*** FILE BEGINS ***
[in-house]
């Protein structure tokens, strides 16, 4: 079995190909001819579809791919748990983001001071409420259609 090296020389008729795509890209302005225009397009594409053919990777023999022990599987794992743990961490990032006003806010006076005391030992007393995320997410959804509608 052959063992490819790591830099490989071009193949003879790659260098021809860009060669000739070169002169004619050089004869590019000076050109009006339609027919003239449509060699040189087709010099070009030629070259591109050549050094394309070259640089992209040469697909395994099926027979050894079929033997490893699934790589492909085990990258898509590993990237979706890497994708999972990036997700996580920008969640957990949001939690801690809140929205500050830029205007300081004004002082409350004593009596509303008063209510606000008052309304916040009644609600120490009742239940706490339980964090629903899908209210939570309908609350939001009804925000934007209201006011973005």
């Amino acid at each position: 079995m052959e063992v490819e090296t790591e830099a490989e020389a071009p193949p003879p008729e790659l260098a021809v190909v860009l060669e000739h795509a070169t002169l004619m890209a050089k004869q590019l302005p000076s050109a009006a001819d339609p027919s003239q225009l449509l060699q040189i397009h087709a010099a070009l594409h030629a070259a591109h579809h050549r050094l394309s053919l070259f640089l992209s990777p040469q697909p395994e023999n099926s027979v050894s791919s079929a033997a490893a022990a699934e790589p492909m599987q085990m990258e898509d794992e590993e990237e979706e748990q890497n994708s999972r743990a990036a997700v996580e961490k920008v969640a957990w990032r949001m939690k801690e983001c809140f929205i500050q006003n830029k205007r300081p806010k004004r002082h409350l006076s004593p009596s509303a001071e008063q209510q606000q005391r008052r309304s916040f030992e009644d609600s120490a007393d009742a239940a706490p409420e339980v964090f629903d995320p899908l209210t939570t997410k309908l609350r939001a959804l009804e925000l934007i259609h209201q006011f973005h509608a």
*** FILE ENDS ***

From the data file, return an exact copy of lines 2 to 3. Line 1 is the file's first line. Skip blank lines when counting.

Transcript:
């Protein structure tokens, strides 16, 4: 079995190909001819579809791919748990983001001071409420259609 090296020389008729795509890209302005225009397009594409053919990777023999022990599987794992743990961490990032006003806010006076005391030992007393995320997410959804509608 052959063992490819790591830099490989071009193949003879790659260098021809860009060669000739070169002169004619050089004869590019000076050109009006339609027919003239449509060699040189087709010099070009030629070259591109050549050094394309070259640089992209040469697909395994099926027979050894079929033997490893699934790589492909085990990258898509590993990237979706890497994708999972990036997700996580920008969640957990949001939690801690809140929205500050830029205007300081004004002082409350004593009596509303008063209510606000008052309304916040009644609600120490009742239940706490339980964090629903899908209210939570309908609350939001009804925000934007209201006011973005």
């Amino acid at each position: 079995m052959e063992v490819e090296t790591e830099a490989e020389a071009p193949p003879p008729e790659l260098a021809v190909v860009l060669e000739h795509a070169t002169l004619m890209a050089k004869q590019l302005p000076s050109a009006a001819d339609p027919s003239q225009l449509l060699q040189i397009h087709a010099a070009l594409h030629a070259a591109h579809h050549r050094l394309s053919l070259f640089l992209s990777p040469q697909p395994e023999n099926s027979v050894s791919s079929a033997a490893a022990a699934e790589p492909m599987q085990m990258e898509d794992e590993e990237e979706e748990q890497n994708s999972r743990a990036a997700v996580e961490k920008v969640a957990w990032r949001m939690k801690e983001c809140f929205i500050q006003n830029k205007r300081p806010k004004r002082h409350l006076s004593p009596s509303a001071e008063q209510q606000q005391r008052r309304s916040f030992e009644d609600s120490a007393d009742a239940a706490p409420e339980v964090f629903d995320p899908l209210t939570t997410k309908l609350r939001a959804l009804e925000l934007i259609h209201q006011f973005h509608a």